The Queen is dead. Long live the Queen.

Dean faced down Abaddon and, after a brief struggle that didn’t seem especially difficult compared to other demons we’ve seen, Dean stabbed her, repeatedly, with the First Blade. He got downright brutal, which was the Blade’s fault I’m assuming, but it’s also pretty par for the course for how the writers treat their female characters—Crowley, another big bad but a male one, gets to live and save his son, while Abaddon gets butchered. This, paired with the death of Cas’s female lieutenant, really is not helping. But that issue aside, Abaddon’s death here feels too soon and too underwhelming. This has been built up as something huge since her return last season, since the first time she appeared and we learned the term Knight of Hell. She was supposed to be the baddest bad out of Bad Town, but she was like any other demon in the end, and her death has come disconcertingly early. Sure, the Blade gave Dean power and allowed him to fight her stranglehold, but she went down way too easy. I’m guessing this means that the angels will be taking center stage in the finale, but Abaddon, even if she’s not supposed to be the main villain of the season, could have had a better showdown before her inevitable defeat.

As for Crowley, Dean and Sam’s threat to go after him once Abaddon was out of the way does not seem likely to come to pass. He’s helped them out too much, and Dean at least doesn’t seem to see him as a worthy opponent. Will Crowley stay a not-as-bad guy, or will he return to his usual state of sassy malevolence? Abaddon had taken his followers from him, but with her out of the picture he’s still in charge of Hell. And he might have a prince willing to help him, if his son doesn’t mind a bit of damnation.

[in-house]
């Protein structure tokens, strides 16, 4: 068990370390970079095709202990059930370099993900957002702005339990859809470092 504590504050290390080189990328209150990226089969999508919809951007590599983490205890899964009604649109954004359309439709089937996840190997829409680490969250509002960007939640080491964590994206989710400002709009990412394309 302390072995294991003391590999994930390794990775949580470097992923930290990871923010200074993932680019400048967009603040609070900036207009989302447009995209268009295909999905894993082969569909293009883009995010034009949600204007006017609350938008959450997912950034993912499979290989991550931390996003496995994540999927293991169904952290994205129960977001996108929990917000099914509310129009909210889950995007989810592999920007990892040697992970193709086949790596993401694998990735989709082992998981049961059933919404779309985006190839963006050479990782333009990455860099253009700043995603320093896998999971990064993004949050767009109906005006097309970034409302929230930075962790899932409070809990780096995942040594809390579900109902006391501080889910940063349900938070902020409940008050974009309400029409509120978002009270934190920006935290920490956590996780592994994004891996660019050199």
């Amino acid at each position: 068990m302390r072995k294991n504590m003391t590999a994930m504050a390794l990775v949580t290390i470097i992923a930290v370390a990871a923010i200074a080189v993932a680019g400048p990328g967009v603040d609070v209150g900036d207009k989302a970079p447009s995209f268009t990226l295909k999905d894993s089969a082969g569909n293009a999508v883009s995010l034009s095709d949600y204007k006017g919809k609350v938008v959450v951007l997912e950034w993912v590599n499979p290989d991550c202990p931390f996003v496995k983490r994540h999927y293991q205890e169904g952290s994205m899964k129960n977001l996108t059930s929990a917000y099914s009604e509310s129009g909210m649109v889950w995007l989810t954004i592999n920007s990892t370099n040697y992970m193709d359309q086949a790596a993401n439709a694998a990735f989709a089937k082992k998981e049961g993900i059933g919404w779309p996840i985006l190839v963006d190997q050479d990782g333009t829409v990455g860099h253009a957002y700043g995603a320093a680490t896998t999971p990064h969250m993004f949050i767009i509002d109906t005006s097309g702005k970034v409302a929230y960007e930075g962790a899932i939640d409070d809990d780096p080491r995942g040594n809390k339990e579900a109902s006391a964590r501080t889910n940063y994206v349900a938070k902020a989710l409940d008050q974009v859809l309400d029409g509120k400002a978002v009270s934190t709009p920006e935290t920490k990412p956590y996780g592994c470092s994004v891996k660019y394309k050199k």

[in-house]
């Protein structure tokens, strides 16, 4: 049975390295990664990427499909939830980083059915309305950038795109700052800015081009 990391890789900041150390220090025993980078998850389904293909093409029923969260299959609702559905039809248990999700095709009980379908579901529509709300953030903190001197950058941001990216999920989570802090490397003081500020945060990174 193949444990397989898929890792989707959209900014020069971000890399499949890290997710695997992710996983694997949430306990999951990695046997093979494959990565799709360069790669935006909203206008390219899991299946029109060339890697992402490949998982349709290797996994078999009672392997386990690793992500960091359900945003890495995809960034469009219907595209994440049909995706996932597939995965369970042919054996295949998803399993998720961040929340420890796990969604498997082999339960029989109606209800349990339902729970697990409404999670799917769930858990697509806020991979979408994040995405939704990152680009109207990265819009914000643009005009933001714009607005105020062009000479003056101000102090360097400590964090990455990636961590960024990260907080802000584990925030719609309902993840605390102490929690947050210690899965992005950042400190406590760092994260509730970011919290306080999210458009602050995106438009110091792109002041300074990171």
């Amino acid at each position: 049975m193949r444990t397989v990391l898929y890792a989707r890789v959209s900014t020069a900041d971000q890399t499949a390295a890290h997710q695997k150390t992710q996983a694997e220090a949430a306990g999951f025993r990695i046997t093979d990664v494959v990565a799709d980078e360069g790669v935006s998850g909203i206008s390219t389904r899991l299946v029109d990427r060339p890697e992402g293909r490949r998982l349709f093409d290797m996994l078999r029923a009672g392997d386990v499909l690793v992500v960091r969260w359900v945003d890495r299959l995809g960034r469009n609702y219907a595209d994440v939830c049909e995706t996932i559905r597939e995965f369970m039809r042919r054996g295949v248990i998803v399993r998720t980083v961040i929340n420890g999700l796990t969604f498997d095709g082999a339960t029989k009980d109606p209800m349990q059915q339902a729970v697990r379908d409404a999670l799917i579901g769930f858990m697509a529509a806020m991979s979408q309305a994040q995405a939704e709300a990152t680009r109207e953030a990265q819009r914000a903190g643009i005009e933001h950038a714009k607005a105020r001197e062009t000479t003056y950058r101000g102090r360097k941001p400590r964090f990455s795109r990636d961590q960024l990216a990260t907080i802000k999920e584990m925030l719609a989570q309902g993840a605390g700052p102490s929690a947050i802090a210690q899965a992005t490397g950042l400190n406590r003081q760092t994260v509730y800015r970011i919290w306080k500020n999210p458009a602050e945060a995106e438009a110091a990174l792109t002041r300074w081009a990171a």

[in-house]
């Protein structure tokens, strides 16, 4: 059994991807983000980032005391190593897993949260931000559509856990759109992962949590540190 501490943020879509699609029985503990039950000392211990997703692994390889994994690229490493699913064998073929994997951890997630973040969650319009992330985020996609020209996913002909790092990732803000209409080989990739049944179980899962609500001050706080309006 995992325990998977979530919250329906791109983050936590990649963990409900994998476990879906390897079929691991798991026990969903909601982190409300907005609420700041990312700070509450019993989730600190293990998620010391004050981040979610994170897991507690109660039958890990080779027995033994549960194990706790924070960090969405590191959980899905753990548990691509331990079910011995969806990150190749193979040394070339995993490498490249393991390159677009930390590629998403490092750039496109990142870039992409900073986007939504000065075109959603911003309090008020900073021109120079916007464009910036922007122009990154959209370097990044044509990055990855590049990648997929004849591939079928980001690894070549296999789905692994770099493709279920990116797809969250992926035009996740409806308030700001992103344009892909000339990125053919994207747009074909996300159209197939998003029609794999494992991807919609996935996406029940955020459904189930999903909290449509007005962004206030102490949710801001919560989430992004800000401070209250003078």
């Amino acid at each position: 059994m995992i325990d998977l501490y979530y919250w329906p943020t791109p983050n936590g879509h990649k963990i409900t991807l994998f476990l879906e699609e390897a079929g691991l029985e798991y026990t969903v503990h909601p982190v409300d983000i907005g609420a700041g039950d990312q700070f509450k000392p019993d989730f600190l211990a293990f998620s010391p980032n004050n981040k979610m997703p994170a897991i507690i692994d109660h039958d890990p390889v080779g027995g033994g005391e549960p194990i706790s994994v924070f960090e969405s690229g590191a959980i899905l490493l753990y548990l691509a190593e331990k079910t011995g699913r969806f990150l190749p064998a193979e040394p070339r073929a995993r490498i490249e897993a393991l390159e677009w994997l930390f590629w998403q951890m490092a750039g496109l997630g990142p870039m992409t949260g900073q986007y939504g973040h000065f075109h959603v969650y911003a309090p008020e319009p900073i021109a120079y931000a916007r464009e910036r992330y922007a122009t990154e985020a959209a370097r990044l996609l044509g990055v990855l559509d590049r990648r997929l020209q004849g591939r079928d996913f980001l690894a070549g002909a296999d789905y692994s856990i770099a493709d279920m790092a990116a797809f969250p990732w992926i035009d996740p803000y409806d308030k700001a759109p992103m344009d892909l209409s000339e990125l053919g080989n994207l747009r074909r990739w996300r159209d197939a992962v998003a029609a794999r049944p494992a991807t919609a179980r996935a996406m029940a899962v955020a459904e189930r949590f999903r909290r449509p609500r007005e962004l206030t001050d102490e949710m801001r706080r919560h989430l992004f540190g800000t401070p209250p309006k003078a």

supernatural s9 ep21--Dean looking shocked and covered in bloodFinally, we come to Dean and the First Blade. Dean’s story arc for most seasons is more passive compared to Sam’s. Sam is always the chosen one, the one who has to do something to stop and/or cause an apocalypse of some kind. Dean usually fills more of a support role, like stopping Sam from killing himself through the power of hugging it out. But this season the writers clearly wanted to shake things up by giving Dean the big role with the Mark of Cain and the First Blade. The Mark is affecting him and it’s getting worse. Sam, who should still be in the “we’re partners, not brothers” mode that he was in before (seeing as how that relationship issue still hasn’t been fully resolved), is worried about his big brother despite himself. Sam can see what the Mark is doing to Dean, and Dean is choosing to ignore it. Now that he’s defeated Abaddon, he doesn’t need the Blade anymore—unless he makes good on his threat to kill his drinking buddy and long time nemesis Crowley—but Dean has shown no signs of wanting to give up the Blade or find a way of getting rid of the Mark. Things are being set up for Dean going too far with his murder feels, perhaps attacking someone that he shouldn’t. This season has been shaky on the follow through with its story arcs, so I don’t know what to expect from this one right now. It’s like the writers really wanted to bring Purgatory-style Dean back into the mix, but it doesn’t have quite the same appeal (or the same sexy gray filter). I genuinely don’t know what to expect from this storyline, and I don’t know if that’s a good thing or not.

Next week, Castiel has a literal cult following—much like Misha Collins himself. Metatron isn’t happy about it.